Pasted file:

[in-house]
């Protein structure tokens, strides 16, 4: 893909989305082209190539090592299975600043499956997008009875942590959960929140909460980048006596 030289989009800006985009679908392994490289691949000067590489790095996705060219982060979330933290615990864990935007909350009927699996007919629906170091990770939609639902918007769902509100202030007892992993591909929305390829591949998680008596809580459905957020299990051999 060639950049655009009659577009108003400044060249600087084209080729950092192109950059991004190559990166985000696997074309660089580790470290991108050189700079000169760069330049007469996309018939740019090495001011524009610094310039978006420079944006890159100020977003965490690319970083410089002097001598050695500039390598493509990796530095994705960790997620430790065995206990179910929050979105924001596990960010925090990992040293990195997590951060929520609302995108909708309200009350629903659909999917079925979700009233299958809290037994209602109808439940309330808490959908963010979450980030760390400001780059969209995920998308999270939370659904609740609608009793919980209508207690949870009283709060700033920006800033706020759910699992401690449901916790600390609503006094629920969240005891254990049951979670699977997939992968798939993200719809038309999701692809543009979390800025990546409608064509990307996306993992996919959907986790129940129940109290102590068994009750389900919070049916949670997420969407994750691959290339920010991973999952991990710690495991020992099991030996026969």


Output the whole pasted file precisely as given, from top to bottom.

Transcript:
[in-house]
């Protein structure tokens, strides 16, 4: 893909989305082209190539090592299975600043499956997008009875942590959960929140909460980048006596 030289989009800006985009679908392994490289691949000067590489790095996705060219982060979330933290615990864990935007909350009927699996007919629906170091990770939609639902918007769902509100202030007892992993591909929305390829591949998680008596809580459905957020299990051999 060639950049655009009659577009108003400044060249600087084209080729950092192109950059991004190559990166985000696997074309660089580790470290991108050189700079000169760069330049007469996309018939740019090495001011524009610094310039978006420079944006890159100020977003965490690319970083410089002097001598050695500039390598493509990796530095994705960790997620430790065995206990179910929050979105924001596990960010925090990992040293990195997590951060929520609302995108909708309200009350629903659909999917079925979700009233299958809290037994209602109808439940309330808490959908963010979450980030760390400001780059969209995920998308999270939370659904609740609608009793919980209508207690949870009283709060700033920006800033706020759910699992401690449901916790600390609503006094629920969240005891254990049951979670699977997939992968798939993200719809038309999701692809543009979390800025990546409608064509990307996306993992996919959907986790129940129940109290102590068994009750389900919070049916949670997420969407994750691959290339920010991973999952991990710690495991020992099991030996026969």